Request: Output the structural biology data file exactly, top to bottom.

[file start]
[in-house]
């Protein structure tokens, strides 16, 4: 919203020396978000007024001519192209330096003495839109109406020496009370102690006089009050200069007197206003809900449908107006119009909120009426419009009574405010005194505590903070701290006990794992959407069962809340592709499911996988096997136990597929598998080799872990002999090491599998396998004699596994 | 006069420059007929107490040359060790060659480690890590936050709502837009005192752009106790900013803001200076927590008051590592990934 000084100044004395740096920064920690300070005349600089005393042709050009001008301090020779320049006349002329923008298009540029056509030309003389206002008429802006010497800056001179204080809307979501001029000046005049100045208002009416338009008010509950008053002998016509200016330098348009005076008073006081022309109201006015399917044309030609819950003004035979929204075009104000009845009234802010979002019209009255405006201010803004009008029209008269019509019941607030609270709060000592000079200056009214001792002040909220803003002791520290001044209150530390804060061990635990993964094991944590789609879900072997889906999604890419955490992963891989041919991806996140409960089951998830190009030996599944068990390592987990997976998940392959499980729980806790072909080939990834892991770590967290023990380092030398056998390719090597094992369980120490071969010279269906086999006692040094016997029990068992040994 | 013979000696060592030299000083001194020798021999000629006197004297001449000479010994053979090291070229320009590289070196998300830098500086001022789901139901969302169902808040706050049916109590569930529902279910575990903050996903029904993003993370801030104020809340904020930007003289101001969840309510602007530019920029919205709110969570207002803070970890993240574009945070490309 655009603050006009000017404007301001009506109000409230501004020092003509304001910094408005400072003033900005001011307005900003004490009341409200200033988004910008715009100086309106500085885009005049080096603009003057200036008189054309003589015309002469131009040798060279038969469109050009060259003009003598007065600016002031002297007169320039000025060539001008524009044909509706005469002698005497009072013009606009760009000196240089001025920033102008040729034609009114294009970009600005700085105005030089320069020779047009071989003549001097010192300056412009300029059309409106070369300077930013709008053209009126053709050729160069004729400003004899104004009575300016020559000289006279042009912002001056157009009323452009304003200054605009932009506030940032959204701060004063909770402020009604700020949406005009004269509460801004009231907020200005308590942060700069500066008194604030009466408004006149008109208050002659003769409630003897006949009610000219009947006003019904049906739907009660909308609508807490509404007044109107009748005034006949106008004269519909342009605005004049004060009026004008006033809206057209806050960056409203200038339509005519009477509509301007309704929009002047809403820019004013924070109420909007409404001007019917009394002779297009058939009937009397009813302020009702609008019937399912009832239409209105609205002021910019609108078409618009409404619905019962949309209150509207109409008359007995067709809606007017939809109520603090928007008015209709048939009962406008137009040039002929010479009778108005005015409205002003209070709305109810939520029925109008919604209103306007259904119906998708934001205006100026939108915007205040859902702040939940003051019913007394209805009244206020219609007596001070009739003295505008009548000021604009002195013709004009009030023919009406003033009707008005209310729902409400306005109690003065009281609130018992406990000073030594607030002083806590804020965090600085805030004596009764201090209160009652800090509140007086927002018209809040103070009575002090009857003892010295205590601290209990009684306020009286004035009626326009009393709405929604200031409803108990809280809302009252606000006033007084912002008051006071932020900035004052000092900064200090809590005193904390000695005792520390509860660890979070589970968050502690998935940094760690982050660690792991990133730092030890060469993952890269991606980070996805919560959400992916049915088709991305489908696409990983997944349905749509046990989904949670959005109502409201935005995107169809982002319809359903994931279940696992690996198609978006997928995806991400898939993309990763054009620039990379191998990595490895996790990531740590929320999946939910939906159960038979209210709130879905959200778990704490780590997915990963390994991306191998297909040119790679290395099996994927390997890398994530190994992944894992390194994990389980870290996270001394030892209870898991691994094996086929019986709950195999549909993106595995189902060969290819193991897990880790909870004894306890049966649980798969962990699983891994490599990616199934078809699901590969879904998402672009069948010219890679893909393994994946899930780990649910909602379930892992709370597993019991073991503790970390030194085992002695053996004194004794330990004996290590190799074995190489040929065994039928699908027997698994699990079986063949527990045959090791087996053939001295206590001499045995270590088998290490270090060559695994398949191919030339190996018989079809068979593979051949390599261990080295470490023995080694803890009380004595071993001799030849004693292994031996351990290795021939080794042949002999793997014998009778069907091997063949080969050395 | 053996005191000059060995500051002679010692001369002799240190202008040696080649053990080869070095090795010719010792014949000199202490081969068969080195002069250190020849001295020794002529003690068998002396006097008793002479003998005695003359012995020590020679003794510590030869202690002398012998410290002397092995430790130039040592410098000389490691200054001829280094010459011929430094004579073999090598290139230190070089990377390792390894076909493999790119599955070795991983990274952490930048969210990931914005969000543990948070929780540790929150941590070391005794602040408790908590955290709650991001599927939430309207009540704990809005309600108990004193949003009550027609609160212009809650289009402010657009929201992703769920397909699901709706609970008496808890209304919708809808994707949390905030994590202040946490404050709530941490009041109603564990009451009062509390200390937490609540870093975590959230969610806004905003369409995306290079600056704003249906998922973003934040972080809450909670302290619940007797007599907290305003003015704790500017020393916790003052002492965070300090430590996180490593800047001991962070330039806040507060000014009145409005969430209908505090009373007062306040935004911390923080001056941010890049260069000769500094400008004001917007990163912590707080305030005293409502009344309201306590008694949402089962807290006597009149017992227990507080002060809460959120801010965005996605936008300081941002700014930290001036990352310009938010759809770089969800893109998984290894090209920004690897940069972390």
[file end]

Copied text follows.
[in-house]
């Protein structure tokens, strides 16, 4: 919203020396978000007024001519192209330096003495839109109406020496009370102690006089009050200069007197206003809900449908107006119009909120009426419009009574405010005194505590903070701290006990794992959407069962809340592709499911996988096997136990597929598998080799872990002999090491599998396998004699596994 | 006069420059007929107490040359060790060659480690890590936050709502837009005192752009106790900013803001200076927590008051590592990934 000084100044004395740096920064920690300070005349600089005393042709050009001008301090020779320049006349002329923008298009540029056509030309003389206002008429802006010497800056001179204080809307979501001029000046005049100045208002009416338009008010509950008053002998016509200016330098348009005076008073006081022309109201006015399917044309030609819950003004035979929204075009104000009845009234802010979002019209009255405006201010803004009008029209008269019509019941607030609270709060000592000079200056009214001792002040909220803003002791520290001044209150530390804060061990635990993964094991944590789609879900072997889906999604890419955490992963891989041919991806996140409960089951998830190009030996599944068990390592987990997976998940392959499980729980806790072909080939990834892991770590967290023990380092030398056998390719090597094992369980120490071969010279269906086999006692040094016997029990068992040994 | 013979000696060592030299000083001194020798021999000629006197004297001449000479010994053979090291070229320009590289070196998300830098500086001022789901139901969302169902808040706050049916109590569930529902279910575990903050996903029904993003993370801030104020809340904020930007003289101001969840309510602007530019920029919205709110969570207002803070970890993240574009945070490309 655009603050006009000017404007301001009506109000409230501004020092003509304001910094408005400072003033900005001011307005900003004490009341409200200033988004910008715009100086309106500085885009005049080096603009003057200036008189054309003589015309002469131009040798060279038969469109050009060259003009003598007065600016002031002297007169320039000025060539001008524009044909509706005469002698005497009072013009606009760009000196240089001025920033102008040729034609009114294009970009600005700085105005030089320069020779047009071989003549001097010192300056412009300029059309409106070369300077930013709008053209009126053709050729160069004729400003004899104004009575300016020559000289006279042009912002001056157009009323452009304003200054605009932009506030940032959204701060004063909770402020009604700020949406005009004269509460801004009231907020200005308590942060700069500066008194604030009466408004006149008109208050002659003769409630003897006949009610000219009947006003019904049906739907009660909308609508807490509404007044109107009748005034006949106008004269519909342009605005004049004060009026004008006033809206057209806050960056409203200038339509005519009477509509301007309704929009002047809403820019004013924070109420909007409404001007019917009394002779297009058939009937009397009813302020009702609008019937399912009832239409209105609205002021910019609108078409618009409404619905019962949309209150509207109409008359007995067709809606007017939809109520603090928007008015209709048939009962406008137009040039002929010479009778108005005015409205002003209070709305109810939520029925109008919604209103306007259904119906998708934001205006100026939108915007205040859902702040939940003051019913007394209805009244206020219609007596001070009739003295505008009548000021604009002195013709004009009030023919009406003033009707008005209310729902409400306005109690003065009281609130018992406990000073030594607030002083806590804020965090600085805030004596009764201090209160009652800090509140007086927002018209809040103070009575002090009857003892010295205590601290209990009684306020009286004035009626326009009393709405929604200031409803108990809280809302009252606000006033007084912002008051006071932020900035004052000092900064200090809590005193904390000695005792520390509860660890979070589970968050502690998935940094760690982050660690792991990133730092030890060469993952890269991606980070996805919560959400992916049915088709991305489908696409990983997944349905749509046990989904949670959005109502409201935005995107169809982002319809359903994931279940696992690996198609978006997928995806991400898939993309990763054009620039990379191998990595490895996790990531740590929320999946939910939906159960038979209210709130879905959200778990704490780590997915990963390994991306191998297909040119790679290395099996994927390997890398994530190994992944894992390194994990389980870290996270001394030892209870898991691994094996086929019986709950195999549909993106595995189902060969290819193991897990880790909870004894306890049966649980798969962990699983891994490599990616199934078809699901590969879904998402672009069948010219890679893909393994994946899930780990649910909602379930892992709370597993019991073991503790970390030194085992002695053996004194004794330990004996290590190799074995190489040929065994039928699908027997698994699990079986063949527990045959090791087996053939001295206590001499045995270590088998290490270090060559695994398949191919030339190996018989079809068979593979051949390599261990080295470490023995080694803890009380004595071993001799030849004693292994031996351990290795021939080794042949002999793997014998009778069907091997063949080969050395 | 053996005191000059060995500051002679010692001369002799240190202008040696080649053990080869070095090795010719010792014949000199202490081969068969080195002069250190020849001295020794002529003690068998002396006097008793002479003998005695003359012995020590020679003794510590030869202690002398012998410290002397092995430790130039040592410098000389490691200054001829280094010459011929430094004579073999090598290139230190070089990377390792390894076909493999790119599955070795991983990274952490930048969210990931914005969000543990948070929780540790929150941590070391005794602040408790908590955290709650991001599927939430309207009540704990809005309600108990004193949003009550027609609160212009809650289009402010657009929201992703769920397909699901709706609970008496808890209304919708809808994707949390905030994590202040946490404050709530941490009041109603564990009451009062509390200390937490609540870093975590959230969610806004905003369409995306290079600056704003249906998922973003934040972080809450909670302290619940007797007599907290305003003015704790500017020393916790003052002492965070300090430590996180490593800047001991962070330039806040507060000014009145409005969430209908505090009373007062306040935004911390923080001056941010890049260069000769500094400008004001917007990163912590707080305030005293409502009344309201306590008694949402089962807290006597009149017992227990507080002060809460959120801010965005996605936008300081941002700014930290001036990352310009938010759809770089969800893109998984290894090209920004690897940069972390």